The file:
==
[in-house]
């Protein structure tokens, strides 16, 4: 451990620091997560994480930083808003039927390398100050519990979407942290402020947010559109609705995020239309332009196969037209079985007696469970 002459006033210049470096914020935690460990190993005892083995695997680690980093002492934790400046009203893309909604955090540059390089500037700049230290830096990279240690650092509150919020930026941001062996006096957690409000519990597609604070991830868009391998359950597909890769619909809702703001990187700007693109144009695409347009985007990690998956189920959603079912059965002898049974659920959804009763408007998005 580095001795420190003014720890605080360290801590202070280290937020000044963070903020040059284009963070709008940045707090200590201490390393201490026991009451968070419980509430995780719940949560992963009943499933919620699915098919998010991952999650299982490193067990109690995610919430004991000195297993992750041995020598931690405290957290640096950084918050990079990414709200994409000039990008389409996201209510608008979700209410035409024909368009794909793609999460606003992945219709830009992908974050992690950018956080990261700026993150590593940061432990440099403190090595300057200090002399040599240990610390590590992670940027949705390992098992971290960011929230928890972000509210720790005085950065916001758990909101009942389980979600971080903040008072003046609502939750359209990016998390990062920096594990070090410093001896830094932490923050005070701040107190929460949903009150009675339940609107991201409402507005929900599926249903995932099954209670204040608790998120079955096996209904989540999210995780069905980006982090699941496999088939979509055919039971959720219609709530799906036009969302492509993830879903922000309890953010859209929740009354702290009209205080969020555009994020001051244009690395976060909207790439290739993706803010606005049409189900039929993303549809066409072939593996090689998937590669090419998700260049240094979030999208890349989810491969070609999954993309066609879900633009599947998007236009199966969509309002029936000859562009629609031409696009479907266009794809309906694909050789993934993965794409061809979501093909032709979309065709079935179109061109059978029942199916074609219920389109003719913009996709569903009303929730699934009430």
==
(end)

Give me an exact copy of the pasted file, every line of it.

[in-house]
């Protein structure tokens, strides 16, 4: 451990620091997560994480930083808003039927390398100050519990979407942290402020947010559109609705995020239309332009196969037209079985007696469970 002459006033210049470096914020935690460990190993005892083995695997680690980093002492934790400046009203893309909604955090540059390089500037700049230290830096990279240690650092509150919020930026941001062996006096957690409000519990597609604070991830868009391998359950597909890769619909809702703001990187700007693109144009695409347009985007990690998956189920959603079912059965002898049974659920959804009763408007998005 580095001795420190003014720890605080360290801590202070280290937020000044963070903020040059284009963070709008940045707090200590201490390393201490026991009451968070419980509430995780719940949560992963009943499933919620699915098919998010991952999650299982490193067990109690995610919430004991000195297993992750041995020598931690405290957290640096950084918050990079990414709200994409000039990008389409996201209510608008979700209410035409024909368009794909793609999460606003992945219709830009992908974050992690950018956080990261700026993150590593940061432990440099403190090595300057200090002399040599240990610390590590992670940027949705390992098992971290960011929230928890972000509210720790005085950065916001758990909101009942389980979600971080903040008072003046609502939750359209990016998390990062920096594990070090410093001896830094932490923050005070701040107190929460949903009150009675339940609107991201409402507005929900599926249903995932099954209670204040608790998120079955096996209904989540999210995780069905980006982090699941496999088939979509055919039971959720219609709530799906036009969302492509993830879903922000309890953010859209929740009354702290009209205080969020555009994020001051244009690395976060909207790439290739993706803010606005049409189900039929993303549809066409072939593996090689998937590669090419998700260049240094979030999208890349989810491969070609999954993309066609879900633009599947998007236009199966969509309002029936000859562009629609031409696009479907266009794809309906694909050789993934993965794409061809979501093909032709979309065709079935179109061109059978029942199916074609219920389109003719913009996709569903009303929730699934009430």